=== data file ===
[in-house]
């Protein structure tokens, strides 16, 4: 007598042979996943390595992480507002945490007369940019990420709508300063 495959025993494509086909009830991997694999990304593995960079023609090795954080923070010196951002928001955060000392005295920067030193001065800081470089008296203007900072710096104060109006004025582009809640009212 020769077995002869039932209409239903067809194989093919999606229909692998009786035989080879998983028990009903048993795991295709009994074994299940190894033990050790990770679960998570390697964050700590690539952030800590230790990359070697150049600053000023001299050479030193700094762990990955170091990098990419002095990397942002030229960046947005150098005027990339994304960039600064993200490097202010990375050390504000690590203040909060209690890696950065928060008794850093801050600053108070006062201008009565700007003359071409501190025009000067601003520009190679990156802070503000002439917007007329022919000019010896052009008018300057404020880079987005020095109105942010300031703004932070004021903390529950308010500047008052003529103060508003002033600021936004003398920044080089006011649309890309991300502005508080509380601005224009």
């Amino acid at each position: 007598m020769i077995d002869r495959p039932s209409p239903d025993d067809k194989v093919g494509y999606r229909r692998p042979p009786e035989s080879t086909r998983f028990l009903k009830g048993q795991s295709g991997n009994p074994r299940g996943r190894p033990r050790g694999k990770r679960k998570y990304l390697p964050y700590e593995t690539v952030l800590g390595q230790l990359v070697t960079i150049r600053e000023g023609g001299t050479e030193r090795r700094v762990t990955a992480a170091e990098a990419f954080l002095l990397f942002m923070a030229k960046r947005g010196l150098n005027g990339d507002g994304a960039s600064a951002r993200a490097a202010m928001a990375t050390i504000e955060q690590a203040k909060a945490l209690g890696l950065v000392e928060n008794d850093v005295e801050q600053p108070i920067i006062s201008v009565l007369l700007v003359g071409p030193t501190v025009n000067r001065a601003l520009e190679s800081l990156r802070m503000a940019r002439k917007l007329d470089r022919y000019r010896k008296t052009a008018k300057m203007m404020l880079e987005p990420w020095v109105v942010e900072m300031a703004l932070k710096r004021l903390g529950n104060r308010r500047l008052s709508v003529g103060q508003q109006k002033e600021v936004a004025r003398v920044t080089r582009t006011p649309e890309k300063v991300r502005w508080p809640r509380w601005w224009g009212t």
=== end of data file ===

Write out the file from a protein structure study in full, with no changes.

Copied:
[in-house]
């Protein structure tokens, strides 16, 4: 007598042979996943390595992480507002945490007369940019990420709508300063 495959025993494509086909009830991997694999990304593995960079023609090795954080923070010196951002928001955060000392005295920067030193001065800081470089008296203007900072710096104060109006004025582009809640009212 020769077995002869039932209409239903067809194989093919999606229909692998009786035989080879998983028990009903048993795991295709009994074994299940190894033990050790990770679960998570390697964050700590690539952030800590230790990359070697150049600053000023001299050479030193700094762990990955170091990098990419002095990397942002030229960046947005150098005027990339994304960039600064993200490097202010990375050390504000690590203040909060209690890696950065928060008794850093801050600053108070006062201008009565700007003359071409501190025009000067601003520009190679990156802070503000002439917007007329022919000019010896052009008018300057404020880079987005020095109105942010300031703004932070004021903390529950308010500047008052003529103060508003002033600021936004003398920044080089006011649309890309991300502005508080509380601005224009």
């Amino acid at each position: 007598m020769i077995d002869r495959p039932s209409p239903d025993d067809k194989v093919g494509y999606r229909r692998p042979p009786e035989s080879t086909r998983f028990l009903k009830g048993q795991s295709g991997n009994p074994r299940g996943r190894p033990r050790g694999k990770r679960k998570y990304l390697p964050y700590e593995t690539v952030l800590g390595q230790l990359v070697t960079i150049r600053e000023g023609g001299t050479e030193r090795r700094v762990t990955a992480a170091e990098a990419f954080l002095l990397f942002m923070a030229k960046r947005g010196l150098n005027g990339d507002g994304a960039s600064a951002r993200a490097a202010m928001a990375t050390i504000e955060q690590a203040k909060a945490l209690g890696l950065v000392e928060n008794d850093v005295e801050q600053p108070i920067i006062s201008v009565l007369l700007v003359g071409p030193t501190v025009n000067r001065a601003l520009e190679s800081l990156r802070m503000a940019r002439k917007l007329d470089r022919y000019r010896k008296t052009a008018k300057m203007m404020l880079e987005p990420w020095v109105v942010e900072m300031a703004l932070k710096r004021l903390g529950n104060r308010r500047l008052s709508v003529g103060q508003q109006k002033e600021v936004a004025r003398v920044t080089r582009t006011p649309e890309k300063v991300r502005w508080p809640r509380w601005w224009g009212t």